New baseball season promises more of the same
By Wade Denniston
Fresh roasted peanuts, hot dogs with all the fixin's, ice cold beer, sunflower seeds galore, the Green Monster in Fenway Park, the ivy-covered outfield wall in Wrigley Field, Tiger Stadium . . .
Ah, the gems of our National Pastime. Baseball is here again, and with opening day Sunday, can we look forward to another season as magical as last year's? Probably not, but we'll give it a try.
There will be no replacing the neck-and-neck home run race between St. Louis Cardinal slugger Mark McGwire and Chicago's beloved son, Cubs right fielder Sammy Sosa, who trails only Michael Jordan in popularity in the Windy City.
There will be no replacing the Cubs' flamethrower, Kerry Wood, who in his rookie season tied Roger Clemens' major-league baseball record by recording 20 strikeouts in a one-hit mastery of the Houston Astros. Five nights later, Wood struck out 13 more batters in a 4-2 victory over the Arizona Diamondbacks, establishing an MLB record for the most strikeouts in consecutive games at 33. There will be no replacing Cal Ripken Jr.'s consecutive games played streak,which ended at 2,632. The only reason it did end, as most of us know, is that Ripken took himself out of the lineup just before the next scheduled started.
There will be no replacing the accomplishments of the World Champion New York Yankees, who won 114 regular-season games and a total of 125 games. Or will there be? Popular consesus seems to think so
As for those Yankees, let's call them Michael Jordan's Bulls. Let's call them John Wooden's UCLA Bruins. Let's call them George Halas' Monsters of the Midway. Let's call them all these things, because come October, when everything is on the line, the Yankees are as close to a sure thing as you get in sports.
Call Las Vegas right now and place all bets on the Yanks, who definitely repeat as champs, and will continue to do so unless George Steinbrenner pulls a Jerry Krause (Bulls owner) and dismantles the team. The Yanks are loaded from top to bottom and with the addition of Clemens, what ball club is going to want to face these New Yorkers in pinstripes? American League East foe Baltimore? Doubt it. The Orioles' payroll of $82 million may bring them a few games closer to the Yankees, who were 35 games ahead of the O's at season's end last year, but it certainly won't bring them a division title.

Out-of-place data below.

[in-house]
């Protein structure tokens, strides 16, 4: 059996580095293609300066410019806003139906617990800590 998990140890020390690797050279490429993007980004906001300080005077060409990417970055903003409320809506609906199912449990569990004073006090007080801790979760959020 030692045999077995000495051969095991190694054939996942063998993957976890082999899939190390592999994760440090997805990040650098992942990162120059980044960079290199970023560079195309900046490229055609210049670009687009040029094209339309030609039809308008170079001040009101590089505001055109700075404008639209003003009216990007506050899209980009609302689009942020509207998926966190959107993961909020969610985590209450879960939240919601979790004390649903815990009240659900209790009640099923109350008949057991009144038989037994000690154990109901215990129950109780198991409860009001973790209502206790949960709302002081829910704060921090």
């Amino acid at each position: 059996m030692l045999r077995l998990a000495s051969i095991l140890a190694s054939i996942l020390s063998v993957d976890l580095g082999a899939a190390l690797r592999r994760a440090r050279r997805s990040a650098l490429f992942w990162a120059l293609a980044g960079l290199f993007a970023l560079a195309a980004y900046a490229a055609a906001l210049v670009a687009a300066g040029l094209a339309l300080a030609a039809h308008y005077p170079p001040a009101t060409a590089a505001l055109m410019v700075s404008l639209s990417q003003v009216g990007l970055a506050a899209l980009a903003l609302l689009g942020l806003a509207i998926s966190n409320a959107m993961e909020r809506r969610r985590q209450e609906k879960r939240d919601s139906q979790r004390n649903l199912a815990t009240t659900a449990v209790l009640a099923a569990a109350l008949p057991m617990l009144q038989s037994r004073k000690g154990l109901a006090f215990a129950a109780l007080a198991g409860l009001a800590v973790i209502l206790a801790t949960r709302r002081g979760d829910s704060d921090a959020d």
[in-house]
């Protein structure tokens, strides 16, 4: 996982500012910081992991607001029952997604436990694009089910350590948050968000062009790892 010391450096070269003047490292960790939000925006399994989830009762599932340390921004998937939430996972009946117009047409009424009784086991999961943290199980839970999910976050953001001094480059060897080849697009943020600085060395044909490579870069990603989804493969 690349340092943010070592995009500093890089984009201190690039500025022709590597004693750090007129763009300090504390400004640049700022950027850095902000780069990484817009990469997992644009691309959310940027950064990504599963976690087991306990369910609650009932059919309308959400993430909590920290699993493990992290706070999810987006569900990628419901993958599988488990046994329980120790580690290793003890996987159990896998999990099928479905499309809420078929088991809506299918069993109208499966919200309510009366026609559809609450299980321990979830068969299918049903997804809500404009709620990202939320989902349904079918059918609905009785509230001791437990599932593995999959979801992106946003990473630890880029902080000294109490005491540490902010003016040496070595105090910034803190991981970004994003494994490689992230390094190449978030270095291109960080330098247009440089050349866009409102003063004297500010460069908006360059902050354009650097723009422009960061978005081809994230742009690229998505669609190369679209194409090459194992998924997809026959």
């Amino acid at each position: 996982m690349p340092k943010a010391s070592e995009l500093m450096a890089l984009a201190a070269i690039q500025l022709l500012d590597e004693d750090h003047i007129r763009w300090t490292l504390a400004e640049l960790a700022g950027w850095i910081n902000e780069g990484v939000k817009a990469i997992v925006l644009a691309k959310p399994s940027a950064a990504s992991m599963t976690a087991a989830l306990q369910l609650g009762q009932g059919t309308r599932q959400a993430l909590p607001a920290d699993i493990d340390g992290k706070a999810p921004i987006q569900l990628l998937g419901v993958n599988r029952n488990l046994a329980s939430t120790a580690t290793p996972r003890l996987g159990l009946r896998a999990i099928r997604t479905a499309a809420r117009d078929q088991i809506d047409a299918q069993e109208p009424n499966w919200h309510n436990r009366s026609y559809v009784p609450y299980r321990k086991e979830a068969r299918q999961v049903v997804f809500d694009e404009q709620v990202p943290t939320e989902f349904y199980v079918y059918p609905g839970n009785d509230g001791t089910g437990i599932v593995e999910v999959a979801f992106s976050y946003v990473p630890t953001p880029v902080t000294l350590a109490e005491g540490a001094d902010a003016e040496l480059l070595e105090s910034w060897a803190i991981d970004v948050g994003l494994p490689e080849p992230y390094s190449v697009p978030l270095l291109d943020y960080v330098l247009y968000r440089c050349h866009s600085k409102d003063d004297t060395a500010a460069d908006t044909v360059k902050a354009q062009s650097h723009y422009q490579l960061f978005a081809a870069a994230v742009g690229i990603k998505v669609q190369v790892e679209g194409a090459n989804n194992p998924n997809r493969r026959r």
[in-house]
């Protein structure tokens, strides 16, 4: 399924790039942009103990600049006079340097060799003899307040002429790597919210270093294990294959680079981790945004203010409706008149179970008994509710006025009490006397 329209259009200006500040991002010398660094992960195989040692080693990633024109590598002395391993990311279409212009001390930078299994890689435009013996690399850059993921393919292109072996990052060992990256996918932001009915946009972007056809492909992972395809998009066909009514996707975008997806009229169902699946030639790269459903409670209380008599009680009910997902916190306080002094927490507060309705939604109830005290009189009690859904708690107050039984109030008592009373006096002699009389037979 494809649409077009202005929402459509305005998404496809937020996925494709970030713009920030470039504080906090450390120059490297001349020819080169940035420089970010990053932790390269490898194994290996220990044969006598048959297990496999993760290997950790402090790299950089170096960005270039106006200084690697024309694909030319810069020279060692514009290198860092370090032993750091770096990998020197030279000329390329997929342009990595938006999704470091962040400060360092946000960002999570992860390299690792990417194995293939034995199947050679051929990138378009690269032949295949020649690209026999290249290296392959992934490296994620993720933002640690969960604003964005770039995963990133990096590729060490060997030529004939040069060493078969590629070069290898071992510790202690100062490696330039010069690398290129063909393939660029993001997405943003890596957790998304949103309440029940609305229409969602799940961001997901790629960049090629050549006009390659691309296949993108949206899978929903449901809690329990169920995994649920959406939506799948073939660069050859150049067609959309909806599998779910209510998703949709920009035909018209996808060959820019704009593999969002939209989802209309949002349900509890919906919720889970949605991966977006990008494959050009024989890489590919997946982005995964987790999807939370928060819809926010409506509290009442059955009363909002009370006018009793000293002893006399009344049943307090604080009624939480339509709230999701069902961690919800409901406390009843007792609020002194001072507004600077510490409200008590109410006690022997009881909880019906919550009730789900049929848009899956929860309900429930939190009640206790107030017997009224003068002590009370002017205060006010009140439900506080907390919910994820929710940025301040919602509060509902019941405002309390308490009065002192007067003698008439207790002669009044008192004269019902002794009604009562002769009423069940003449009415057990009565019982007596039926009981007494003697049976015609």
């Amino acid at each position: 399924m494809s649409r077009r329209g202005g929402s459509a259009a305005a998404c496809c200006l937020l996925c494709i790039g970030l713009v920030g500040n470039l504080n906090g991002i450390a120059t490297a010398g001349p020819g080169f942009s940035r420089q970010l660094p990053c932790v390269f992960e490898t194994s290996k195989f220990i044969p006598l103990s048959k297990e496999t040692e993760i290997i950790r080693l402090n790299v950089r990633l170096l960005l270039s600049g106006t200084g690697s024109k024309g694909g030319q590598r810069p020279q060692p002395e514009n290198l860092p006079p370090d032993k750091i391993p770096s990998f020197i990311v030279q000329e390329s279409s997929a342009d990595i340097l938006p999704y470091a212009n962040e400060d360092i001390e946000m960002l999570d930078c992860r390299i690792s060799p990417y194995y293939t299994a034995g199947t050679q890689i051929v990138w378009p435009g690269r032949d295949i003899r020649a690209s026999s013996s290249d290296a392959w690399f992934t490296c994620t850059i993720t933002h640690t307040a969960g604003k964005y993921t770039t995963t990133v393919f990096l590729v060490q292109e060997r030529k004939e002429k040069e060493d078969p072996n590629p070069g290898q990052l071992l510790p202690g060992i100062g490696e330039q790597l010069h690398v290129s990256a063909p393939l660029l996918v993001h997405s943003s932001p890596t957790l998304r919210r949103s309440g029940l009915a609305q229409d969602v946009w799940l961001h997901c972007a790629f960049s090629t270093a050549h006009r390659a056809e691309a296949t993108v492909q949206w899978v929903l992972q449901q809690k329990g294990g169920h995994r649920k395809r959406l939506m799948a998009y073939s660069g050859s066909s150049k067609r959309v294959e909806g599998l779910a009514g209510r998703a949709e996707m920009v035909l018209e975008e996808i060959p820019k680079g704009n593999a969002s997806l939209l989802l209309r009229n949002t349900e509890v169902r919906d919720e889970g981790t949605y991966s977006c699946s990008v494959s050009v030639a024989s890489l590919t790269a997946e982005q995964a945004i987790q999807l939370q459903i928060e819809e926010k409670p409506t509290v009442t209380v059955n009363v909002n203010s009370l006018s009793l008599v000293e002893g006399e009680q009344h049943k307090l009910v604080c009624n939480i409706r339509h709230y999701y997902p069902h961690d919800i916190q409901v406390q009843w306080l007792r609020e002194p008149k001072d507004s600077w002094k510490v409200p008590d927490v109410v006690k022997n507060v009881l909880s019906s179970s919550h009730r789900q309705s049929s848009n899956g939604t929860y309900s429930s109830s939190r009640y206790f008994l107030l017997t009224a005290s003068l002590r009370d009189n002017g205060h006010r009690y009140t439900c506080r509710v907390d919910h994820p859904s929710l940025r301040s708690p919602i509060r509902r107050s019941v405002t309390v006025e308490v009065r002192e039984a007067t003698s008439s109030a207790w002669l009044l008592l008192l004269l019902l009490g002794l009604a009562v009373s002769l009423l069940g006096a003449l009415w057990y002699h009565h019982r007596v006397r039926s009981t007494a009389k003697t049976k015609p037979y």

Cleveland? Just forget the Indians and the AL Central. Maybe if we combined each team's wins, they could catch the Yankees, but that still may be unlikely. While Sports Illustrated predicts the Indians to be the second-best team in baseball this year, behind the Yanks of course, the rest of the division doesn't have a prayer, with three of the remaining four teams ranked 24th or worse.
Perhaps the only team that might be able to overtake the Yankees are the Atlanta Braves, and they will have to come in the World Series. Ted Turner's team will once again have familiar faces on the mound in the likes of Greg Maddux, Tom Glavine, John Smoltz and Kevin Millwood. The team added Bruce Chen, a rookie, into the mix. In addition, the Braves acquired Otis Nixon, Bret Boone and Brian Jordan to solidify their defense and batting. Baseballs should be flying out of the parks with these new faces, thrown into the arleady powerful lineup that includes Chipper Jones, Andruw Jones, Ryan Klesko and Javy Lopez. Come October, look for the Braves and Yankees to hook up in the World Series, which would be a rematch of 1996.
The result will be the same, though, with the Yankees winning it all. The Yankees will give us reason to watch baseball this year, to see if they can surpass what they accomplished last season. Furthermore, the 1999 version of McGwire vs. Sosa will also give viewers another season to remember.
So, in the words of Michael Buffer, sports and entertainment announcer, "Let's get ready to rumble."